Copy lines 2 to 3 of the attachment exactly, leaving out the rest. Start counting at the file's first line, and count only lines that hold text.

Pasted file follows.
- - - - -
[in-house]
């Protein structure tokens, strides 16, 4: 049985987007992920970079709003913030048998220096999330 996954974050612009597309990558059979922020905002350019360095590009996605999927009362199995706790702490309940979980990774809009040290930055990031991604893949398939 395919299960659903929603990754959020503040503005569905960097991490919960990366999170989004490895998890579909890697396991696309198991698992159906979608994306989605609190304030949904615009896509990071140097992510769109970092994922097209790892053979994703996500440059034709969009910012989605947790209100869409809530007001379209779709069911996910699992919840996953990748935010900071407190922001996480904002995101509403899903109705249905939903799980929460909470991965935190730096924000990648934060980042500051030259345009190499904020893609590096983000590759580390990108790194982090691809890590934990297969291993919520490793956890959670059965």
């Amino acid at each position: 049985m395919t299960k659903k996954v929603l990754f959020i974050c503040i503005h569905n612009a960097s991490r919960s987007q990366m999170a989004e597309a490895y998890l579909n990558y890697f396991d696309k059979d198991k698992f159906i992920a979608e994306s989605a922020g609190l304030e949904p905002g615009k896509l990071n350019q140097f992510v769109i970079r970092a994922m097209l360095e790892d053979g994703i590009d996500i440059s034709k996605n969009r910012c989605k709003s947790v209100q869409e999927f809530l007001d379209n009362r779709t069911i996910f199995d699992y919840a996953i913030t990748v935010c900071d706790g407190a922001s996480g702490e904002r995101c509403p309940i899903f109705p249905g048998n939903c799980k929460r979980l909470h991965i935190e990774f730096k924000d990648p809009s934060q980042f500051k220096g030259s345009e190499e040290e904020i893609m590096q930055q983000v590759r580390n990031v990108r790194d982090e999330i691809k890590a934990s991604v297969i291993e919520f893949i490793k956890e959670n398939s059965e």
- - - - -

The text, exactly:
């Protein structure tokens, strides 16, 4: 049985987007992920970079709003913030048998220096999330 996954974050612009597309990558059979922020905002350019360095590009996605999927009362199995706790702490309940979980990774809009040290930055990031991604893949398939 395919299960659903929603990754959020503040503005569905960097991490919960990366999170989004490895998890579909890697396991696309198991698992159906979608994306989605609190304030949904615009896509990071140097992510769109970092994922097209790892053979994703996500440059034709969009910012989605947790209100869409809530007001379209779709069911996910699992919840996953990748935010900071407190922001996480904002995101509403899903109705249905939903799980929460909470991965935190730096924000990648934060980042500051030259345009190499904020893609590096983000590759580390990108790194982090691809890590934990297969291993919520490793956890959670059965």
């Amino acid at each position: 049985m395919t299960k659903k996954v929603l990754f959020i974050c503040i503005h569905n612009a960097s991490r919960s987007q990366m999170a989004e597309a490895y998890l579909n990558y890697f396991d696309k059979d198991k698992f159906i992920a979608e994306s989605a922020g609190l304030e949904p905002g615009k896509l990071n350019q140097f992510v769109i970079r970092a994922m097209l360095e790892d053979g994703i590009d996500i440059s034709k996605n969009r910012c989605k709003s947790v209100q869409e999927f809530l007001d379209n009362r779709t069911i996910f199995d699992y919840a996953i913030t990748v935010c900071d706790g407190a922001s996480g702490e904002r995101c509403p309940i899903f109705p249905g048998n939903c799980k929460r979980l909470h991965i935190e990774f730096k924000d990648p809009s934060q980042f500051k220096g030259s345009e190499e040290e904020i893609m590096q930055q983000v590759r580390n990031v990108r790194d982090e999330i691809k890590a934990s991604v297969i291993e919520f893949i490793k956890e959670n398939s059965e």